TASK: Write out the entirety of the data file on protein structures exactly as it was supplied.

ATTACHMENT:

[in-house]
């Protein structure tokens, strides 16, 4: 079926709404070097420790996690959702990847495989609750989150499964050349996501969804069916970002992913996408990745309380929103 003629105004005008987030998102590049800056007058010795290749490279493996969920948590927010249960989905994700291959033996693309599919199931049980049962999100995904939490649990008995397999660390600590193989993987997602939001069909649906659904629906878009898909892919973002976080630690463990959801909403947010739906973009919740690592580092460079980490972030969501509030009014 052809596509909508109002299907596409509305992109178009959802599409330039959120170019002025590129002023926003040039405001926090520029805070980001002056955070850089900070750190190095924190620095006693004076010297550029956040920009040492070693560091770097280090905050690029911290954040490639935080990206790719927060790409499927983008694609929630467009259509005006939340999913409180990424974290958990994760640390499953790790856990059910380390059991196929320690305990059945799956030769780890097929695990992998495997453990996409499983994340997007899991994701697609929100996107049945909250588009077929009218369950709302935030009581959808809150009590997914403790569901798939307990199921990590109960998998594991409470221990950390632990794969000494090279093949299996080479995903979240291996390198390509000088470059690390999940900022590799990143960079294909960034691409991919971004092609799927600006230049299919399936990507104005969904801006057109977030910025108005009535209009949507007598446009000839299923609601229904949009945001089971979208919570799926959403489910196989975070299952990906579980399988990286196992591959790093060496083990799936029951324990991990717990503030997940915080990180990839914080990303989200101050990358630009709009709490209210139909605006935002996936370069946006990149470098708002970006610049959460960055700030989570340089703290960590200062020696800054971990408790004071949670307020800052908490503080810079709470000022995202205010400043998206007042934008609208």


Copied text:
[in-house]
């Protein structure tokens, strides 16, 4: 079926709404070097420790996690959702990847495989609750989150499964050349996501969804069916970002992913996408990745309380929103 003629105004005008987030998102590049800056007058010795290749490279493996969920948590927010249960989905994700291959033996693309599919199931049980049962999100995904939490649990008995397999660390600590193989993987997602939001069909649906659904629906878009898909892919973002976080630690463990959801909403947010739906973009919740690592580092460079980490972030969501509030009014 052809596509909508109002299907596409509305992109178009959802599409330039959120170019002025590129002023926003040039405001926090520029805070980001002056955070850089900070750190190095924190620095006693004076010297550029956040920009040492070693560091770097280090905050690029911290954040490639935080990206790719927060790409499927983008694609929630467009259509005006939340999913409180990424974290958990994760640390499953790790856990059910380390059991196929320690305990059945799956030769780890097929695990992998495997453990996409499983994340997007899991994701697609929100996107049945909250588009077929009218369950709302935030009581959808809150009590997914403790569901798939307990199921990590109960998998594991409470221990950390632990794969000494090279093949299996080479995903979240291996390198390509000088470059690390999940900022590799990143960079294909960034691409991919971004092609799927600006230049299919399936990507104005969904801006057109977030910025108005009535209009949507007598446009000839299923609601229904949009945001089971979208919570799926959403489910196989975070299952990906579980399988990286196992591959790093060496083990799936029951324990991990717990503030997940915080990180990839914080990303989200101050990358630009709009709490209210139909605006935002996936370069946006990149470098708002970006610049959460960055700030989570340089703290960590200062020696800054971990408790004071949670307020800052908490503080810079709470000022995202205010400043998206007042934008609208």